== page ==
Spinelli, Maria-Lydia. (1995) "What's in a Theme Park? Exploring the frontiers of Euro Disney". In: UNSPECIFIED, Charleston, South Carolina. (Unpublished)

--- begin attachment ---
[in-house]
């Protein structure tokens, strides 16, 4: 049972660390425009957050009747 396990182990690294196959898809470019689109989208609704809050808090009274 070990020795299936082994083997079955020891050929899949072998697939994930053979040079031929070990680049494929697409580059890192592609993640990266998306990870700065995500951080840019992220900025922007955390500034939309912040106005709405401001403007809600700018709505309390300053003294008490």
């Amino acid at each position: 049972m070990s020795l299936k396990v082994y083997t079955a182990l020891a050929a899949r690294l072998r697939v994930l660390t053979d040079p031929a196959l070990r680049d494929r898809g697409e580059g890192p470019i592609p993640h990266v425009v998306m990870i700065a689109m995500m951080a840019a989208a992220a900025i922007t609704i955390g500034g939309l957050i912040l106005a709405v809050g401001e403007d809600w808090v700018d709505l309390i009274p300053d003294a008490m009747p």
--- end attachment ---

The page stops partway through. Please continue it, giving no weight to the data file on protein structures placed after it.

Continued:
1992 was the year of the European Community integration, sealing the completion of the Internal Market, the culmination of a project begun in 1985. Coincidentally, 1992 also marked the opening of Euro Disneyland, a replica of the Magic Kingdom, the well-known theme park in the U.S.A. This was the culmination of a joint venture between the French government and the Disney corporation, the negotiations over which had roughly taken the same time to achieve as the consolidation of the European internal market. The initial agreement provides for continuous development of some 4801 acres of agricultural land in Marne-la-Valle -- an area roughly 1/5th the size of Paris -- into a luxury resort compound to be completed in the year 2017.1 The name, "Euro Disney," proclaimed it a supra-national entity suggesting a dedication not just to business but to the galvanization and consolidation of the European Union. Since its inception, however, the park has met with continuous resistance from various European constituencies and is yet to yield a profit. While the struggles have been cast as a case of "cultural imperialism," a review of the history of the Disney parks and an exploration of the lines of resistance to Euro Disney the paper argues that what is being resisted in France is not a cultural imperialism but the establishment of an autonomous complex within French boundaries. Instances of conflict over Euro Disney address issues of personal autonomy, public jurisdiction, the privatization of the public realm and the hardening of boundaries of exclusion and inclusion. These are tensions already present in Europe as a result of the globalization of the economy and internationalization. The battle over Euro Disney can be used as a microcosm of struggles yet to come.
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